OFFUTT AIR FORCE BASE, Neb. (Reuters) - The U.S. general who oversees America’s nuclear forces said on Thursday he was making the assumption that North Korea did in fact test a hydrogen bomb on Sept. 3, crossing a key threshold in its weapons development efforts.
Although Pyongyang immediately claimed it successfully tested a hydrogen bomb, the United States had previously declined to characterize it.
Air Force General John Hyten, head of the U.S. military’s Strategic Command, however, said he had a responsibility, as a military officer responsible for responding to the test, to assume that it was a hydrogen bomb, based on the size of the blast.
“I’m assuming it was a hydrogen bomb. I have to make that assumption as a military officer,” Hyten told a small group of reporters who were accompanying Defense Secretary Jim Mattie on a trip to Hyten’s headquarters in Nebraska.
“I’m not a nuclear scientist, so I can’t tell you this is how it worked, this is what the bomb was. ... But I can tell you the size that we observed and saw tends to me to indicate that it was a hydrogen bomb and I have to figure out what the right response is with our allies as to that kind of event.”
The North Korean nuclear test, its sixth and by far most powerful, prompted the U.N. Security Council to step up sanctions. It followed a series of North Korean missile tests, including one that flew over Japan and another that the U.S. assessed to be an inter-continental ballistic missile (ICBM).
South Korea’s military said shortly after Hyten’s remarks that North Korea fired an unidentified missile eastward from the Sunan district in its capital, Pyongyang.
A hydrogen bomb usually uses a primary atomic bomb to trigger a secondary, much larger explosion.
Such a weapon, with the first stage based on nuclear fission - splitting atoms - and the second on nuclear fusion, produces a blast that is much more power than traditional atomic bombs, or “pure fission” devices.
“The sheer destruction and damage that you can create with a weapon that size is significantly of a concern,” Hyten said.
Hyten said that despite the nuclear and missile tests, North Korea still had not demonstrated that it had a reliable ICBM that could deliver a nuclear warhead.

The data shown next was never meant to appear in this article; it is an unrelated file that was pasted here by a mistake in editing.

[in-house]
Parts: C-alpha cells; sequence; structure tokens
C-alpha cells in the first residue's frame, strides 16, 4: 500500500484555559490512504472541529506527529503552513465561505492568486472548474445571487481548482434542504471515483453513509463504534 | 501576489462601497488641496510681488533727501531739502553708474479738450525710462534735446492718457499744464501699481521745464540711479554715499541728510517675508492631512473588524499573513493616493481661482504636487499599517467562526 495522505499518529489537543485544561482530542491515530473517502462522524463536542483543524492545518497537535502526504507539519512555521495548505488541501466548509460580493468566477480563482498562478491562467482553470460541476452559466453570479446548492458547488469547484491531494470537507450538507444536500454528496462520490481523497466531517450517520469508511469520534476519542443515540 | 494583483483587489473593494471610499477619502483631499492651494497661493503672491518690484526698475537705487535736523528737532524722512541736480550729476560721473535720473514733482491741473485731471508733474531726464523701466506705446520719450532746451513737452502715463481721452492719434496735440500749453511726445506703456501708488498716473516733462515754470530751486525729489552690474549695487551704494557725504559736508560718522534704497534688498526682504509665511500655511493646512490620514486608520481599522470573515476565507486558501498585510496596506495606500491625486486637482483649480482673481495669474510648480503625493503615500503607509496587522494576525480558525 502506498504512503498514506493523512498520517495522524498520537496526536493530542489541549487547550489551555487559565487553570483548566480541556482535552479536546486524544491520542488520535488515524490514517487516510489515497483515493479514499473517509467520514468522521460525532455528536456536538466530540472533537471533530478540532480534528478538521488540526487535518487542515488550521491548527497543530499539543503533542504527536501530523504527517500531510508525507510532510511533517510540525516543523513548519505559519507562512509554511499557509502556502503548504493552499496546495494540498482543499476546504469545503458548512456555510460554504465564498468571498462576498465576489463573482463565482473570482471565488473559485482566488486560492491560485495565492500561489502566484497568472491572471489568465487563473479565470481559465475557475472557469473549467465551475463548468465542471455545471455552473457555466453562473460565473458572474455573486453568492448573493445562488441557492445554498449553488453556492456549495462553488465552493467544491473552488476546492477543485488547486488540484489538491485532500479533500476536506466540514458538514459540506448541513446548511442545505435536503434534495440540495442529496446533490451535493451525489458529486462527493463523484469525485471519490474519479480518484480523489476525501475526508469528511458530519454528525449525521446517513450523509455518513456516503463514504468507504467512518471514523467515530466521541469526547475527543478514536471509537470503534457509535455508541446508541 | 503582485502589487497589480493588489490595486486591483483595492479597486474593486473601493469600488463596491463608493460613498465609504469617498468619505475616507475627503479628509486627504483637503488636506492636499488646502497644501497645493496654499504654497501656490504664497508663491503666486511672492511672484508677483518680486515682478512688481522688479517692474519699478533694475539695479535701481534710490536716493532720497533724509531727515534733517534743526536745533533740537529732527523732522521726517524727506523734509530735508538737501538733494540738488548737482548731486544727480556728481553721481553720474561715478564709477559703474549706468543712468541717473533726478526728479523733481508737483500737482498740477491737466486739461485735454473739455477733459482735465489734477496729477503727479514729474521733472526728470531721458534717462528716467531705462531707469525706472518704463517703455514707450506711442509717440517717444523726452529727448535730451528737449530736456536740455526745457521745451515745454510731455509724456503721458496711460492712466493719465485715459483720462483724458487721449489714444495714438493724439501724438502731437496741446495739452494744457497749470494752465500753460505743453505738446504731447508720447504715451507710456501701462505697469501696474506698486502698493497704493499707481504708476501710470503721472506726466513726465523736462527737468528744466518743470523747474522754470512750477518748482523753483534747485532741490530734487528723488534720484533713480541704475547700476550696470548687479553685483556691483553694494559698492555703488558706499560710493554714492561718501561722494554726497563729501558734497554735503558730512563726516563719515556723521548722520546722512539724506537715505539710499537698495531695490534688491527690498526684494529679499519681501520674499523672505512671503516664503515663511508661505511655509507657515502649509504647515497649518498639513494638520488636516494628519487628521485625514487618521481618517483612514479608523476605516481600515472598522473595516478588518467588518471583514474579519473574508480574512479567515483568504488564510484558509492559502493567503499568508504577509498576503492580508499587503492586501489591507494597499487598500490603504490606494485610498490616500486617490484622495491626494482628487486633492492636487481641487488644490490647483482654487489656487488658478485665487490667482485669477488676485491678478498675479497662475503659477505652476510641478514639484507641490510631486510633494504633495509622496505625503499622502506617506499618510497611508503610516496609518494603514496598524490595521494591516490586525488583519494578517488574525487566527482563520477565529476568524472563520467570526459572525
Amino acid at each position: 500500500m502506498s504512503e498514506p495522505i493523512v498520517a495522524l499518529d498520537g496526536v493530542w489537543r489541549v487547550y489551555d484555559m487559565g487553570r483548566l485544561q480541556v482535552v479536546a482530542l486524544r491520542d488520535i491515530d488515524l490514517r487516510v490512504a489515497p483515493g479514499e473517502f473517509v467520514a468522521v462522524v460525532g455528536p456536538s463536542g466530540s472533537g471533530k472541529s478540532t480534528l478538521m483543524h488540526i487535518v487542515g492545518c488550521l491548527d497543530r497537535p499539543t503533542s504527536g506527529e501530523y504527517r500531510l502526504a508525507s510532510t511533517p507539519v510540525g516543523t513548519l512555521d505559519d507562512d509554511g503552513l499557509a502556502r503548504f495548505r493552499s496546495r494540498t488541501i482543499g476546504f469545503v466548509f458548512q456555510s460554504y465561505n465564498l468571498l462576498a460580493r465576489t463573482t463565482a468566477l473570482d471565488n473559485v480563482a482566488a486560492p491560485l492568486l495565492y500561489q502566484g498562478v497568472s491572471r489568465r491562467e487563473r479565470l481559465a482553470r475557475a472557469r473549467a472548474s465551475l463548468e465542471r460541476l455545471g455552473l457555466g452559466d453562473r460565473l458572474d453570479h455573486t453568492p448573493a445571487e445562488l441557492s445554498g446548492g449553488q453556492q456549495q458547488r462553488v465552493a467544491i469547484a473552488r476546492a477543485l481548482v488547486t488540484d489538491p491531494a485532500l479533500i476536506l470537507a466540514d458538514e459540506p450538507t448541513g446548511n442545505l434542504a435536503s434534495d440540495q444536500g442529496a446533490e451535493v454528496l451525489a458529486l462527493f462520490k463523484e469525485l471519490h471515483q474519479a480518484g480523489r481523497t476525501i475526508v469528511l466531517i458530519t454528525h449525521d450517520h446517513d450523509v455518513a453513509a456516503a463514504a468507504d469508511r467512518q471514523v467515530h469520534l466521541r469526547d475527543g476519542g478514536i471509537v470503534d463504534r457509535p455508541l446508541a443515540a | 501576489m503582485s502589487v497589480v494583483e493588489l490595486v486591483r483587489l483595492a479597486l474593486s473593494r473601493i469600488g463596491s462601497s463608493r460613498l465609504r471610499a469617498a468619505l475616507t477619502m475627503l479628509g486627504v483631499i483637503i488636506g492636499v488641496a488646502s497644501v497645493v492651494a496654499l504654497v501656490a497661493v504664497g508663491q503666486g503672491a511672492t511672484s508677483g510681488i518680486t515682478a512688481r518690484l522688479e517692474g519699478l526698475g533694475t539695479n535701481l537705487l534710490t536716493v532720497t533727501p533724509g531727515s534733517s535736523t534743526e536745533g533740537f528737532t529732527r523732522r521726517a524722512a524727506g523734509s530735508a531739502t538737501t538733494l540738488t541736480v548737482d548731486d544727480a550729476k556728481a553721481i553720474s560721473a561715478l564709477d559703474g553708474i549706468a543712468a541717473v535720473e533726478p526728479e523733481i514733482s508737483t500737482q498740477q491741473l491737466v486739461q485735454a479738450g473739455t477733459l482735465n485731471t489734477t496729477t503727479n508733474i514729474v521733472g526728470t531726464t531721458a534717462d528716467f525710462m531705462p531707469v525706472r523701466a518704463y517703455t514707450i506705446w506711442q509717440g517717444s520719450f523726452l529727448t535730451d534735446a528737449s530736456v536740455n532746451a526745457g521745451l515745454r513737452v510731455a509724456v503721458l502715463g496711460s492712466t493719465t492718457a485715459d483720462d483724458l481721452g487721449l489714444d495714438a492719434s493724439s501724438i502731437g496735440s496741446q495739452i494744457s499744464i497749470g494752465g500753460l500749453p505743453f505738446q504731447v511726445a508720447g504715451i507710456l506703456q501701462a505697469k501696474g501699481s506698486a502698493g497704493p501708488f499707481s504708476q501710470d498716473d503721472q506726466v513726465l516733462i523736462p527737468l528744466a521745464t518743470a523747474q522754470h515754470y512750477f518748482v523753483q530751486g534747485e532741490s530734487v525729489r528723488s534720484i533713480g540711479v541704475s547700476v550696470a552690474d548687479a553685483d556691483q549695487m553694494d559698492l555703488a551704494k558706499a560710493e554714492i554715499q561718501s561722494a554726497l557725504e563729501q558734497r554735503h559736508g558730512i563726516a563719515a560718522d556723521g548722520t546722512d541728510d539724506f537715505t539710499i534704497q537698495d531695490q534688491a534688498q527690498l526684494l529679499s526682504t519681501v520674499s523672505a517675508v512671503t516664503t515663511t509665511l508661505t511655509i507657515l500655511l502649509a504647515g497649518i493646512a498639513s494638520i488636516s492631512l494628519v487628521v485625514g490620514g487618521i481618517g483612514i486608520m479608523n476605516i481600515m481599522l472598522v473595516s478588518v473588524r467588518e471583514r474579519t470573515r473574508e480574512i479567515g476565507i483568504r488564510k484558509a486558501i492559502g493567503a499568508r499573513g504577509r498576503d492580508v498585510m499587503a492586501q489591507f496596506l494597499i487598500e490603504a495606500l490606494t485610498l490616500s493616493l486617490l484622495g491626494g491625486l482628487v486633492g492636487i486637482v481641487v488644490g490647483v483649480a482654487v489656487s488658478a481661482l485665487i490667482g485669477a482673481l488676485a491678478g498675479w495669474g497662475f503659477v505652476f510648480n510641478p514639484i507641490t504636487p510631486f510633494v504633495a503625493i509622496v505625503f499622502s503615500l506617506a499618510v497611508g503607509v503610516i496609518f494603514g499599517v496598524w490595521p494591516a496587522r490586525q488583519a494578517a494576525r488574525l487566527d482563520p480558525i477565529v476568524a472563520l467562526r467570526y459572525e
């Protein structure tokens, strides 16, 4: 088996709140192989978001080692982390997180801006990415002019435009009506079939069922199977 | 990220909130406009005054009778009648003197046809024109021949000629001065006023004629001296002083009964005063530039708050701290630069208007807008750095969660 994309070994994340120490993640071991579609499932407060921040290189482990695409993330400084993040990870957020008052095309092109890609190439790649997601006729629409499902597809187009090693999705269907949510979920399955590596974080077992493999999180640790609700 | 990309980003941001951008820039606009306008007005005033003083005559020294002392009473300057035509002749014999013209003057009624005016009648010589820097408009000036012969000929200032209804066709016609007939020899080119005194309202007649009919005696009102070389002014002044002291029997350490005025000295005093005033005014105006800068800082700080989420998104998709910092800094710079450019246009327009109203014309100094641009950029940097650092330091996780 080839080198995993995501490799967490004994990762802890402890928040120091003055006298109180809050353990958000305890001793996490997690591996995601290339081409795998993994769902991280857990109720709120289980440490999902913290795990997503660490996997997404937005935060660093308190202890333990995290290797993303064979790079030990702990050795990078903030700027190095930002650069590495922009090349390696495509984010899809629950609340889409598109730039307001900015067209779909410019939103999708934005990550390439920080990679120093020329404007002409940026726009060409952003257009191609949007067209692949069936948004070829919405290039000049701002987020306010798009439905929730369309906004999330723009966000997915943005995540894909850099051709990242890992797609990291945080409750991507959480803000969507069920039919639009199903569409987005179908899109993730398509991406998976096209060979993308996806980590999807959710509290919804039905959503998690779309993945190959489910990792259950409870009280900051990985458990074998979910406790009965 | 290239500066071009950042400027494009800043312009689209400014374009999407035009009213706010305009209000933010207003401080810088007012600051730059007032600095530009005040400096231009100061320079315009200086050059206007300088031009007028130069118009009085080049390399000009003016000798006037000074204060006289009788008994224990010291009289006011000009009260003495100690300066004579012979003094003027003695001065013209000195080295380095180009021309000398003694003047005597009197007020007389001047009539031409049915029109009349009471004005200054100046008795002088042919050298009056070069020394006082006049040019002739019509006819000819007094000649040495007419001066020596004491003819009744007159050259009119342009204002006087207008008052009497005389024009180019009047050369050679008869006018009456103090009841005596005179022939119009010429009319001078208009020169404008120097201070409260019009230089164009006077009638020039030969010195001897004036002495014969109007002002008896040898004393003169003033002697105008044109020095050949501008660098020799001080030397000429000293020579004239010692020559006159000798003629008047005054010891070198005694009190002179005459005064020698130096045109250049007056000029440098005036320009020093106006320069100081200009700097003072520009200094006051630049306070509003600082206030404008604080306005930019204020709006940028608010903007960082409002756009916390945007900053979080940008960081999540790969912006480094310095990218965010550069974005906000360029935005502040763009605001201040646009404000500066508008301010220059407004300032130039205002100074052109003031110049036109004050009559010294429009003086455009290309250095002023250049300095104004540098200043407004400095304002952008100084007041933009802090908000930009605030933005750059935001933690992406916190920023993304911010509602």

But he noted it was only a matter of time before its scientists achieved that, given the pace of testing.
“It’s just a matter of when, not if,” he said, adding it could be months or years.
Experts doubt that President Donald Trump, like his predecessors, will be able to force North Korea to abandon its nuclear program through economic or diplomatic pressure.
Current and former U.S. officials have declined to comment on operational planning but acknowledge that no existing plan for a preemptive strike could promise to prevent a brutal counterattack by North Korea, which has thousands of artillery pieces and rockets trained on Seoul.
That raises the question of whether the United States might be able to live with a nuclear-armed threat from North Korea.
A senior Trump administration official, speaking to reporters last week on condition of anonymity, said it was unclear whether the Cold War-era deterrence model that Washington used with the Soviet Union could be applied to a rogue state like North Korea, adding: “I don’t think the president wants to take that chance.”
Hyten, who would command U.S. forces in a nuclear war, expressed confidence in the U.S. nuclear deterrent.
“Do we have the ability to deter North Korea from developing capabilities that could potentially threaten us? That’s a different question,” he said.
“But do I, U.S. Strategic Command, have the ability for the United States to deter an adversary from attacking the United States with nuclear weapons? Yes. Because they know the response is going to be the destruction of their entire nation.”
Additional reporting by Jack Kim and Christine Kim in Seoul, Reporting by Phil Stewart; Editing by David Gregorio and Cynthia Osterman